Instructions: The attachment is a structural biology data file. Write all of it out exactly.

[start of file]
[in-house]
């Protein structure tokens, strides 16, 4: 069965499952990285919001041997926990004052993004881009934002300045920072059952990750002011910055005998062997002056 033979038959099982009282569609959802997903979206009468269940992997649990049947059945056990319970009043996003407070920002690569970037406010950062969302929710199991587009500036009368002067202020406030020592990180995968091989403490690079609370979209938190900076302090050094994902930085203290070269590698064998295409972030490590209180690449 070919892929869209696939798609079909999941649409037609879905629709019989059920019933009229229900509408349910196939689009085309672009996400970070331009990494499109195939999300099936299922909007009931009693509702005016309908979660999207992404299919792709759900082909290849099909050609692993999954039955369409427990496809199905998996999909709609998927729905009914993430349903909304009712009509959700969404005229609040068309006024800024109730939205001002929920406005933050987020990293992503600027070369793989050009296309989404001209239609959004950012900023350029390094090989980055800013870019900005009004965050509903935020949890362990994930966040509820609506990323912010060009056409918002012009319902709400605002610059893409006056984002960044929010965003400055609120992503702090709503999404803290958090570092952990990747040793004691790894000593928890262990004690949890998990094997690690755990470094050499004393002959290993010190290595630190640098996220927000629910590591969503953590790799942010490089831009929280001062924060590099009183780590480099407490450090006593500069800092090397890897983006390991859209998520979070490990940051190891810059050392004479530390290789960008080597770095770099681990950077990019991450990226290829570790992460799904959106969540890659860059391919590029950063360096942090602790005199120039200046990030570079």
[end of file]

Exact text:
[in-house]
């Protein structure tokens, strides 16, 4: 069965499952990285919001041997926990004052993004881009934002300045920072059952990750002011910055005998062997002056 033979038959099982009282569609959802997903979206009468269940992997649990049947059945056990319970009043996003407070920002690569970037406010950062969302929710199991587009500036009368002067202020406030020592990180995968091989403490690079609370979209938190900076302090050094994902930085203290070269590698064998295409972030490590209180690449 070919892929869209696939798609079909999941649409037609879905629709019989059920019933009229229900509408349910196939689009085309672009996400970070331009990494499109195939999300099936299922909007009931009693509702005016309908979660999207992404299919792709759900082909290849099909050609692993999954039955369409427990496809199905998996999909709609998927729905009914993430349903909304009712009509959700969404005229609040068309006024800024109730939205001002929920406005933050987020990293992503600027070369793989050009296309989404001209239609959004950012900023350029390094090989980055800013870019900005009004965050509903935020949890362990994930966040509820609506990323912010060009056409918002012009319902709400605002610059893409006056984002960044929010965003400055609120992503702090709503999404803290958090570092952990990747040793004691790894000593928890262990004690949890998990094997690690755990470094050499004393002959290993010190290595630190640098996220927000629910590591969503953590790799942010490089831009929280001062924060590099009183780590480099407490450090006593500069800092090397890897983006390991859209998520979070490990940051190891810059050392004479530390290789960008080597770095770099681990950077990019991450990226290829570790992460799904959106969540890659860059391919590029950063360096942090602790005199120039200046990030570079």